Displaying items by tag: valuations
The market has become very worried about tech valuations. Even with recent selloffs, tech stock prices are very rich. However, despite the broad fears, some fund managers are ditching the concerns, as they think the obsession with P/E ratios is short-sighted for tech. In particular, one manager says that he likes to think about how tech companies will look as mature businesses, and thus judging them by their current P/E ratios is unfair.
FINSUM: We agree that it is hard to assess tech stocks according to standard P/E ratios. They are growing much faster, have much higher margins, and have a brighter future than stocks in any other sector of their size. Accordingly, it is hard to contextualize their P/E ratios because there is no benchmark.
Many investors are currently worried about the potential for a tech bubble. Between high valuations, data breaches, and a growing call for more regulation of the sector, it is easy to feel bearish. However, Barron’s is telling investors to not be too worried. The opinion is based on analysis of tech price movements and outperformance against a new Harvard study. Historically speaking, a bubble can be referred to as at least a 100 percentage point outperformance of a sector versus the market as a whole over a two-year period, followed by at least a 40% drop over the following two years. By that metric, the tech sector isn’t even close, as it has only outperformed the market by 36% over the last two years.
FINSUM: So this was a valuation-based study, but it could theoretically also be applied to individual stocks. When you do that, both Amazon and Netflix look vulnerable, as both have satisfied criteria for a bubble.
Many investors are constantly on the look out for the next bubble. Well there is a new one right before their eyes, but many are not seeing it. Leave stocks and bitcoin aside for a moment, and look at private equity. Many say the current market is just like the Dotcom bubble, with valuations way too high and way too much optimism on growth and business models. “It is quite amazing that there is no collective memory that goes beyond five years” say an Oxford professor. Part of the problem is that fundraising has been really strong, which has led to more money flowing into companies, pushing up multiples. The other is the broad availability of debt funding for buyouts, with one industry specialist saying “These are unashamedly incredibly attractive conditions to borrow money. Will that debt be available to buyers in five years’ time? Probably not. Buyout groups are bullish to take the risk in 2018. It’s a ’risk-on’ environment”.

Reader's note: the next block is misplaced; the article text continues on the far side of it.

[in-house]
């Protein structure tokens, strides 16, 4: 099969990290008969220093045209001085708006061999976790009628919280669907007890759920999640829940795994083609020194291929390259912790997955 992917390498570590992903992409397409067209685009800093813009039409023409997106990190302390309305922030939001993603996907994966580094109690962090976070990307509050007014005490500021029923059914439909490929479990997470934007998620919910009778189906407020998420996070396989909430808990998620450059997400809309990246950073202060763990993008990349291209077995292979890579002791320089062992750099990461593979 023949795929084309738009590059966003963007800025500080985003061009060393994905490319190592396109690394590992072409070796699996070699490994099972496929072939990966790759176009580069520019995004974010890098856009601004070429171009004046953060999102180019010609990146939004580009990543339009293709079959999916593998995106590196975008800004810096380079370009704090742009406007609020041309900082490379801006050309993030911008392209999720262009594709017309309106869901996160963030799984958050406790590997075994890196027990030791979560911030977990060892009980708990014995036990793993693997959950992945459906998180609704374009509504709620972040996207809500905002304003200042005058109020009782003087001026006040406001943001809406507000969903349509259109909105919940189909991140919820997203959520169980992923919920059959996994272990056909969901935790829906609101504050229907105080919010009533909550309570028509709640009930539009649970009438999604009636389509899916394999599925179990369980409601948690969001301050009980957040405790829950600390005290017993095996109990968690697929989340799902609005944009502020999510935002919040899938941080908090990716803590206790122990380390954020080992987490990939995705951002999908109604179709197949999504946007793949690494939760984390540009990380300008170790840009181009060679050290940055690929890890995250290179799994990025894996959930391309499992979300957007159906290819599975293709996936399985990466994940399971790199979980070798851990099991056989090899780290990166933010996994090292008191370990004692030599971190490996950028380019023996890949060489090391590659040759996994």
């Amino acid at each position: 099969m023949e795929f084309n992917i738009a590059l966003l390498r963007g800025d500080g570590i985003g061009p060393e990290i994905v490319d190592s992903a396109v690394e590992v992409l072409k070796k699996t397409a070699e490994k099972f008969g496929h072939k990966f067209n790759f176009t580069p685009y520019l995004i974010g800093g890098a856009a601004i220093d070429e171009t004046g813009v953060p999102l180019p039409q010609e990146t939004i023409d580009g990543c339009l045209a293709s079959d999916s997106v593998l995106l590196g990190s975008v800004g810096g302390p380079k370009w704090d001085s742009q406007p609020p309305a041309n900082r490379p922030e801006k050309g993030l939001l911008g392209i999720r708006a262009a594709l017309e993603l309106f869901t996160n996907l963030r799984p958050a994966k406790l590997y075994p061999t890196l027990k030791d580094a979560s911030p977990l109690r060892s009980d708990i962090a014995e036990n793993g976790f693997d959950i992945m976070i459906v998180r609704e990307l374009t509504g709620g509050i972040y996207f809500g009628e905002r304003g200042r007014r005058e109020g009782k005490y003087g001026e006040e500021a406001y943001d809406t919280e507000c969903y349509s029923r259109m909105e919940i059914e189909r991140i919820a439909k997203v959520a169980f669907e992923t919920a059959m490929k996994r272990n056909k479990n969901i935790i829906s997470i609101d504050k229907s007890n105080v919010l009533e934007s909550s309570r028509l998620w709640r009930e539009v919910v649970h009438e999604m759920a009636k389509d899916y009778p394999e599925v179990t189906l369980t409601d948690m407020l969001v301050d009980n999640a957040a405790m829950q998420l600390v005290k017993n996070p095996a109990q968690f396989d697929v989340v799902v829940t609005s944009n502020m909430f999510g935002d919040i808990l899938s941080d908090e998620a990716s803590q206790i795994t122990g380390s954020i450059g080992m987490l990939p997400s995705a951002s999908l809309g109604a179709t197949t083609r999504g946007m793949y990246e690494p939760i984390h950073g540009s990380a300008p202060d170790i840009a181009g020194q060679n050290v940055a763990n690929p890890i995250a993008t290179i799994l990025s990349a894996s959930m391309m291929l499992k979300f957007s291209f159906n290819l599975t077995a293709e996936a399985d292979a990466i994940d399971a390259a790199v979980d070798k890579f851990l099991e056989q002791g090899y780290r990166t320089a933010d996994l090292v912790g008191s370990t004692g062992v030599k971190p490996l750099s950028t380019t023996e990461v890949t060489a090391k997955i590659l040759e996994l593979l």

FINSUM: Aside from the reasons cited, the valuation of the stock market is another factor that is pushing up valuations. The sector looks likely to have a reckoning.
Some analysts are growing increasingly wary of the real estate market as valuations continue to rise higher. Now, more fringe signs that the market might be getting toppy. A new practice is being favored by Wall Street that looks like a sign of froth—so-called “drive-by” valuations. The practice involves local real estate agents driving by properties to do valuations at glance. Much cheaper than traditional appraisals, they were outlawed for use in regular mortgages after the crisis. However, at the institutional buying level, they are still allowed and thriving. The Wall Street Journal sums up the scale and shoddiness of the practice best, saying “Now these perfunctory valuations abound, underpinning tens of billions of dollars of home deals. Sometimes the process is outsourced to India, where companies charge real-estate agents a few dollars to come up with U.S. home values by consulting Google Earth and real-estate websites”.
FINSUM: This is an absolutely terrible idea, and is exactly the kind of pooling practice that leads to dangerous buildups. Foreign companies doing US home valuations with Google Earth? Sounds like a recipe for disaster.